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December 1, 2009

Oral Argument at the Supreme Court, Milavetz and Espinosa

This morning was oral argument on Milavetz and Espinosa.  It sure is a fun experience.  Without a doubt, the guy having the most fun up there is Breyer.  He asked bunches of questions with a big smile on his face - proud of himself - and then he would visit with Sonia Sotomayor next to him and Clarence Thomas on the other side.  John Roberts had a lot of questions and when he speaks, everyone listens.  You can really see the deference the other judges give him.  Stevens was pretty quiet; Thomas said not a word.  Alito always seems annoyed.

On the merits of Milavetz, I was prepared to concede that attys (me) are debt relief agencies especially when the judges were grilling the atty arguing that the statute is unconstitutional.  Breyer pointed out that the statute says anyone who is going to appear in court or anyone who undertakes legal representation of an assisted person is a debt relief agency.  That makes it clear Congress intended to include attorneys.  But when the government got up, Alito said "people don't want a debt relief agency to do their bankruptcy, they want a lawyer."  Breyer said, "What if a big firm represents someone's brother-in-law in a chapter 7, is the big firm forever after a debt relief agency?"  The answer was yes which is ridiculous.  A few of them said that the speech issue was nothing - all it means is don't tell the client something bad.  But Roberts pointed out - forcefully - that Congress is trying to accomplish something - keep people from ripping off credit card companies - by telling attorneys what not to tell their clients.  No matter how attorneys answer some of the client's questions including not answering them, could be a signal to the client which could put the atty in jeopardy.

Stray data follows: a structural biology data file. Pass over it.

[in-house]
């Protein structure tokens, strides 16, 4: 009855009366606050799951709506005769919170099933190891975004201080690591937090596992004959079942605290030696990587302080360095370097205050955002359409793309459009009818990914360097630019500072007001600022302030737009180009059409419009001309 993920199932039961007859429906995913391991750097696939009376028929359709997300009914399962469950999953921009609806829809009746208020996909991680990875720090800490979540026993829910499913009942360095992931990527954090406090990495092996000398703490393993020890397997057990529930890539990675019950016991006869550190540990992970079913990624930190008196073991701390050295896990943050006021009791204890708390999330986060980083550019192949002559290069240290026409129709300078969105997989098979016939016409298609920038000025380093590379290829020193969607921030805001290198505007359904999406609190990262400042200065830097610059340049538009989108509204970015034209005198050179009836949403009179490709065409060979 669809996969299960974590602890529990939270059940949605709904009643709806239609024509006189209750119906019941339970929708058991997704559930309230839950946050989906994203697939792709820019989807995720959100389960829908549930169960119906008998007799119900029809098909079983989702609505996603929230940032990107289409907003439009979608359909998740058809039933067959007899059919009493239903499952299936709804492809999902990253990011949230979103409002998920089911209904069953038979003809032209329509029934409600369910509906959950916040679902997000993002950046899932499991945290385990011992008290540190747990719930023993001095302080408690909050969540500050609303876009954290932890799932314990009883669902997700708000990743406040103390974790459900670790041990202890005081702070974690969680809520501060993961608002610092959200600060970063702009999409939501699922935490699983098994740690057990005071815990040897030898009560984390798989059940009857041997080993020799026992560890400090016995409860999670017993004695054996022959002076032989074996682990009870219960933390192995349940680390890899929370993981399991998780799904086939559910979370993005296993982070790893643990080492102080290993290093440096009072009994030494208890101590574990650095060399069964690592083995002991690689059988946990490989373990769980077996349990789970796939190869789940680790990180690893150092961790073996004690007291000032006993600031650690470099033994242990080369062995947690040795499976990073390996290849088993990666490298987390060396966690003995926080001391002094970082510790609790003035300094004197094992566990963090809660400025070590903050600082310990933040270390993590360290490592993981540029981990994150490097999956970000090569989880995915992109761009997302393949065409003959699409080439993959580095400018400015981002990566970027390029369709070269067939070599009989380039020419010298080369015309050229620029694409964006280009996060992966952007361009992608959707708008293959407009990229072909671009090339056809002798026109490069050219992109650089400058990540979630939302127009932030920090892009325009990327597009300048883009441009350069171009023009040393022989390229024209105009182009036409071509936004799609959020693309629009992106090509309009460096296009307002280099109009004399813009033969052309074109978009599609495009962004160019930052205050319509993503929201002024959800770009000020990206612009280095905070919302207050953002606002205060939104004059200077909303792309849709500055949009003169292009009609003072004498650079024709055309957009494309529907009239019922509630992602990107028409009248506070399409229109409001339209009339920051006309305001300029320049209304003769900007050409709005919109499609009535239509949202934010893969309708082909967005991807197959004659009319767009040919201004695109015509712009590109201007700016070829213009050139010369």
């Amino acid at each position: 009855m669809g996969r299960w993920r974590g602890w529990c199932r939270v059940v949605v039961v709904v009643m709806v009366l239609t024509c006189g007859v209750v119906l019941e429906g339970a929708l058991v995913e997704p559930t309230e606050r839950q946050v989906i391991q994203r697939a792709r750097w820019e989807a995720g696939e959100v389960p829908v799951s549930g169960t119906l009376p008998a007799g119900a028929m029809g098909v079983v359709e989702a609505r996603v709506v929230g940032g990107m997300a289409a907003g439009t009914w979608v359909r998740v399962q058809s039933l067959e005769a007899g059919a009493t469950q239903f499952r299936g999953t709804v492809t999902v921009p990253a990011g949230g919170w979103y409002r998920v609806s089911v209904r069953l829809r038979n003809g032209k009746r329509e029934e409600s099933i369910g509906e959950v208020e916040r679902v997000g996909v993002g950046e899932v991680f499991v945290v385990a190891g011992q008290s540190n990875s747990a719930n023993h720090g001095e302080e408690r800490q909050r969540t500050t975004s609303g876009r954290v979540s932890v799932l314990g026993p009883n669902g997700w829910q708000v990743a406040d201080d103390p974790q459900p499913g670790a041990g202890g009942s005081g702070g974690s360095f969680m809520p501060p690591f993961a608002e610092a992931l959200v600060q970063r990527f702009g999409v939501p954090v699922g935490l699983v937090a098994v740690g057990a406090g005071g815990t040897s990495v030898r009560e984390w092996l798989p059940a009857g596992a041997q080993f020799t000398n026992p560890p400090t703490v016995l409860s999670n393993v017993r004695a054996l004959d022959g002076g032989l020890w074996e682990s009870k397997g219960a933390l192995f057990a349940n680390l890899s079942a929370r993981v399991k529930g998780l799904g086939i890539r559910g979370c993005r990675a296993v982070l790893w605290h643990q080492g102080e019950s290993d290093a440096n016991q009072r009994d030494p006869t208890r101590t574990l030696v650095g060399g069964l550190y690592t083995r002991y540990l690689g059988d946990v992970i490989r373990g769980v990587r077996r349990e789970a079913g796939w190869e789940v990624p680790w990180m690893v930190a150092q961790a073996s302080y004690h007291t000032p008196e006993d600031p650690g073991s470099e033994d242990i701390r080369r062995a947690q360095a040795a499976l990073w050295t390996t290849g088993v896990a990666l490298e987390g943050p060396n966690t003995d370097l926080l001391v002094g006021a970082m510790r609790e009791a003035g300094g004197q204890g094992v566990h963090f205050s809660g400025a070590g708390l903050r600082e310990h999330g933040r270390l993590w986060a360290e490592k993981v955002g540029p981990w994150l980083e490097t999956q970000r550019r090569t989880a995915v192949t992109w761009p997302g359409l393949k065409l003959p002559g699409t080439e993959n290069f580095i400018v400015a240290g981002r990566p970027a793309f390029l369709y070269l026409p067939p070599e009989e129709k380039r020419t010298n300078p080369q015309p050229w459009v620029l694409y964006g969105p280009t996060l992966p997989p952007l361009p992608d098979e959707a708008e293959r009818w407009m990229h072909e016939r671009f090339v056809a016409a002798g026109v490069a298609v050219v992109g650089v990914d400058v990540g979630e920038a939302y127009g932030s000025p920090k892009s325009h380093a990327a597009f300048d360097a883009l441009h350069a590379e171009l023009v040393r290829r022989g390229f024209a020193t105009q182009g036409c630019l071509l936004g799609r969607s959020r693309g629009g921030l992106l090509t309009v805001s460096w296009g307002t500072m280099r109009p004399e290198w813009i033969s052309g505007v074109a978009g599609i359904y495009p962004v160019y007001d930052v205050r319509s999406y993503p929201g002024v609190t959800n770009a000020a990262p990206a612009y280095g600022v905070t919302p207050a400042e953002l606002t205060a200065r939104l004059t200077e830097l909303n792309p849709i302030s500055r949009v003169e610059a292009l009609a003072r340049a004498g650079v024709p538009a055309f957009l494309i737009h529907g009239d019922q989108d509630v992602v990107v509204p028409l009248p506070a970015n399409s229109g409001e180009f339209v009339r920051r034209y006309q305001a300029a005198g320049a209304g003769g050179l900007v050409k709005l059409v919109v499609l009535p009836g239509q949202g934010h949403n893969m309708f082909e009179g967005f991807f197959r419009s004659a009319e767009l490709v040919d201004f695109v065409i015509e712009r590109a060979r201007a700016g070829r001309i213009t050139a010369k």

On Espinosa,  it seems pretty clear they are going to affirm the Kozinski ruling.  They kept saying the bankruptcy judge made a mistake but that doesn't make the judgment void.  I felt bad for the lady arguing the side to reverse Kozinski.  They were kind of mocking her.  The debtor's counsel who spoke later wasn't much good either.  He suggested that no matter what the plan said, if there was no objection, it could not be attacked later except through Rule 60(b). 

The Milavetz transcript is hereThe Espinosa transcript is here.  Let me know what you think. 

   

December 1, 2009 in Supreme Court | Permalink

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